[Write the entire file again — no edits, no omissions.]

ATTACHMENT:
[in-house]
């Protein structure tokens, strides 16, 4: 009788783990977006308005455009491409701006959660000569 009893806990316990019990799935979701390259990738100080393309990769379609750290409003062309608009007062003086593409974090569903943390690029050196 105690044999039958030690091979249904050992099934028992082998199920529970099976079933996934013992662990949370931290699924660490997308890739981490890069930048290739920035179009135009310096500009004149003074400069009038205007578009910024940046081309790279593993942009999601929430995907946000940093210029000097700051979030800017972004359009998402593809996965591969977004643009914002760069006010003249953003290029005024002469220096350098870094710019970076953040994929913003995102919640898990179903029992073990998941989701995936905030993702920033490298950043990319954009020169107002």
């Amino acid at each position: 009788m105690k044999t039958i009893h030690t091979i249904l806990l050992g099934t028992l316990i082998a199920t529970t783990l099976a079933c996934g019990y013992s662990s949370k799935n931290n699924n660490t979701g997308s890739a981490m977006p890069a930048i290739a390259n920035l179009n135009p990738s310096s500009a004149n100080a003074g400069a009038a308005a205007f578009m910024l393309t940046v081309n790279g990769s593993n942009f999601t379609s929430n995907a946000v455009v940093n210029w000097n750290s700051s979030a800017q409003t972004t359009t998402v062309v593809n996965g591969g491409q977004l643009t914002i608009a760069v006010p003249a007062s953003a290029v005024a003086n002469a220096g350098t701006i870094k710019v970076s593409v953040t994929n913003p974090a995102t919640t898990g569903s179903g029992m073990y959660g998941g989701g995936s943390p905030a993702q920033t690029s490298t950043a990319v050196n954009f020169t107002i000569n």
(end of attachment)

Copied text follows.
[in-house]
């Protein structure tokens, strides 16, 4: 009788783990977006308005455009491409701006959660000569 009893806990316990019990799935979701390259990738100080393309990769379609750290409003062309608009007062003086593409974090569903943390690029050196 105690044999039958030690091979249904050992099934028992082998199920529970099976079933996934013992662990949370931290699924660490997308890739981490890069930048290739920035179009135009310096500009004149003074400069009038205007578009910024940046081309790279593993942009999601929430995907946000940093210029000097700051979030800017972004359009998402593809996965591969977004643009914002760069006010003249953003290029005024002469220096350098870094710019970076953040994929913003995102919640898990179903029992073990998941989701995936905030993702920033490298950043990319954009020169107002």
């Amino acid at each position: 009788m105690k044999t039958i009893h030690t091979i249904l806990l050992g099934t028992l316990i082998a199920t529970t783990l099976a079933c996934g019990y013992s662990s949370k799935n931290n699924n660490t979701g997308s890739a981490m977006p890069a930048i290739a390259n920035l179009n135009p990738s310096s500009a004149n100080a003074g400069a009038a308005a205007f578009m910024l393309t940046v081309n790279g990769s593993n942009f999601t379609s929430n995907a946000v455009v940093n210029w000097n750290s700051s979030a800017q409003t972004t359009t998402v062309v593809n996965g591969g491409q977004l643009t914002i608009a760069v006010p003249a007062s953003a290029v005024a003086n002469a220096g350098t701006i870094k710019v970076s593409v953040t994929n913003p974090a995102t919640t898990g569903s179903g029992m073990y959660g998941g989701g995936s943390p905030a993702q920033t690029s490298t950043a990319v050196n954009f020169t107002i000569n």